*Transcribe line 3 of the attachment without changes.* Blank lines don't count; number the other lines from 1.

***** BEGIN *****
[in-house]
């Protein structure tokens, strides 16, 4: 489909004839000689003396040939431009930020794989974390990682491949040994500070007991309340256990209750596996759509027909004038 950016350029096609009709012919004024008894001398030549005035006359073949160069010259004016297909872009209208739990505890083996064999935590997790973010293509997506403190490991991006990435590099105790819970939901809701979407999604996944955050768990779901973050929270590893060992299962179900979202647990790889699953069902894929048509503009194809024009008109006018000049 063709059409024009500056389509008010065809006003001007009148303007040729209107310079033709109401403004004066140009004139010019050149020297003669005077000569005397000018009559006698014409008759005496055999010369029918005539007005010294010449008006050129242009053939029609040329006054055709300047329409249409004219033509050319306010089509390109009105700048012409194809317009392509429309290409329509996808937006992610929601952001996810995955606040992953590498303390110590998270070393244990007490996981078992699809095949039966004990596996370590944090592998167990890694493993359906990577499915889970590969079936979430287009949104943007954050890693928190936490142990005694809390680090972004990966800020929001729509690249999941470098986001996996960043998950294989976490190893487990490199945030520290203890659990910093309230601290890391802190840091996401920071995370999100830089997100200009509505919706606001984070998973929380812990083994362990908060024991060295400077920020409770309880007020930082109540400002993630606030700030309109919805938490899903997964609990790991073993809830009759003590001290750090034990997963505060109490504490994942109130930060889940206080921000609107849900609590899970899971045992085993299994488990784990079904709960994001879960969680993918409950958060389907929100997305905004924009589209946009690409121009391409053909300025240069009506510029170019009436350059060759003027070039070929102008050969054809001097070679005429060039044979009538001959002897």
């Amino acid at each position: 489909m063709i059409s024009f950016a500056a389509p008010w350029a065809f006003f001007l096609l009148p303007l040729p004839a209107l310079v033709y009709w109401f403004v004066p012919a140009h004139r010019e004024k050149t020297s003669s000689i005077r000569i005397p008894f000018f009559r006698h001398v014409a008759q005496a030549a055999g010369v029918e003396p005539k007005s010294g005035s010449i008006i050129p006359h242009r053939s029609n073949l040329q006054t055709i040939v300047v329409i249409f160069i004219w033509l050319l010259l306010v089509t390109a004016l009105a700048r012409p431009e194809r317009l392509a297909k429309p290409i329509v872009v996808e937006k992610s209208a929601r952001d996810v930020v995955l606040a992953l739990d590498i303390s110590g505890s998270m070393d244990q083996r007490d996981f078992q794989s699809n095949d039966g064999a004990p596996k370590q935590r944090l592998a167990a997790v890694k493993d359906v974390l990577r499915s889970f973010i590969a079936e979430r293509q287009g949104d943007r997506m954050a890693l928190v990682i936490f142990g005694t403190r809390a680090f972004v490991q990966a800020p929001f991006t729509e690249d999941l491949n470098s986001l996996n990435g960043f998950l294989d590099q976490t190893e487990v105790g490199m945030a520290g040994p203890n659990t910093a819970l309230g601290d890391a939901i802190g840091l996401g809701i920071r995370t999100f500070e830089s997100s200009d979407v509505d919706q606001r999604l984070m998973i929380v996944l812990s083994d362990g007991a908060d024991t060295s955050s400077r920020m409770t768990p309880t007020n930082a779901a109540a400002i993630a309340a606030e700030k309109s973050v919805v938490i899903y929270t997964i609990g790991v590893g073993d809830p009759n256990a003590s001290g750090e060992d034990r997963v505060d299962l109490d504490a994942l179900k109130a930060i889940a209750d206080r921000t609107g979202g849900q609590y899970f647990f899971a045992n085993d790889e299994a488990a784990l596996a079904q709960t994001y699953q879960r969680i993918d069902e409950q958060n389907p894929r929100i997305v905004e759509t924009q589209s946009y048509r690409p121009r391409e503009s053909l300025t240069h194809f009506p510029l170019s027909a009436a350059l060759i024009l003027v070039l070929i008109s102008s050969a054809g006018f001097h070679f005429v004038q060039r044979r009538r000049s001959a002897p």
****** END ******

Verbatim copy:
């Amino acid at each position: 489909m063709i059409s024009f950016a500056a389509p008010w350029a065809f006003f001007l096609l009148p303007l040729p004839a209107l310079v033709y009709w109401f403004v004066p012919a140009h004139r010019e004024k050149t020297s003669s000689i005077r000569i005397p008894f000018f009559r006698h001398v014409a008759q005496a030549a055999g010369v029918e003396p005539k007005s010294g005035s010449i008006i050129p006359h242009r053939s029609n073949l040329q006054t055709i040939v300047v329409i249409f160069i004219w033509l050319l010259l306010v089509t390109a004016l009105a700048r012409p431009e194809r317009l392509a297909k429309p290409i329509v872009v996808e937006k992610s209208a929601r952001d996810v930020v995955l606040a992953l739990d590498i303390s110590g505890s998270m070393d244990q083996r007490d996981f078992q794989s699809n095949d039966g064999a004990p596996k370590q935590r944090l592998a167990a997790v890694k493993d359906v974390l990577r499915s889970f973010i590969a079936e979430r293509q287009g949104d943007r997506m954050a890693l928190v990682i936490f142990g005694t403190r809390a680090f972004v490991q990966a800020p929001f991006t729509e690249d999941l491949n470098s986001l996996n990435g960043f998950l294989d590099q976490t190893e487990v105790g490199m945030a520290g040994p203890n659990t910093a819970l309230g601290d890391a939901i802190g840091l996401g809701i920071r995370t999100f500070e830089s997100s200009d979407v509505d919706q606001r999604l984070m998973i929380v996944l812990s083994d362990g007991a908060d024991t060295s955050s400077r920020m409770t768990p309880t007020n930082a779901a109540a400002i993630a309340a606030e700030k309109s973050v919805v938490i899903y929270t997964i609990g790991v590893g073993d809830p009759n256990a003590s001290g750090e060992d034990r997963v505060d299962l109490d504490a994942l179900k109130a930060i889940a209750d206080r921000t609107g979202g849900q609590y899970f647990f899971a045992n085993d790889e299994a488990a784990l596996a079904q709960t994001y699953q879960r969680i993918d069902e409950q958060n389907p894929r929100i997305v905004e759509t924009q589209s946009y048509r690409p121009r391409e503009s053909l300025t240069h194809f009506p510029l170019s027909a009436a350059l060759i024009l003027v070039l070929i008109s102008s050969a054809g006018f001097h070679f005429v004038q060039r044979r009538r000049s001959a002897p």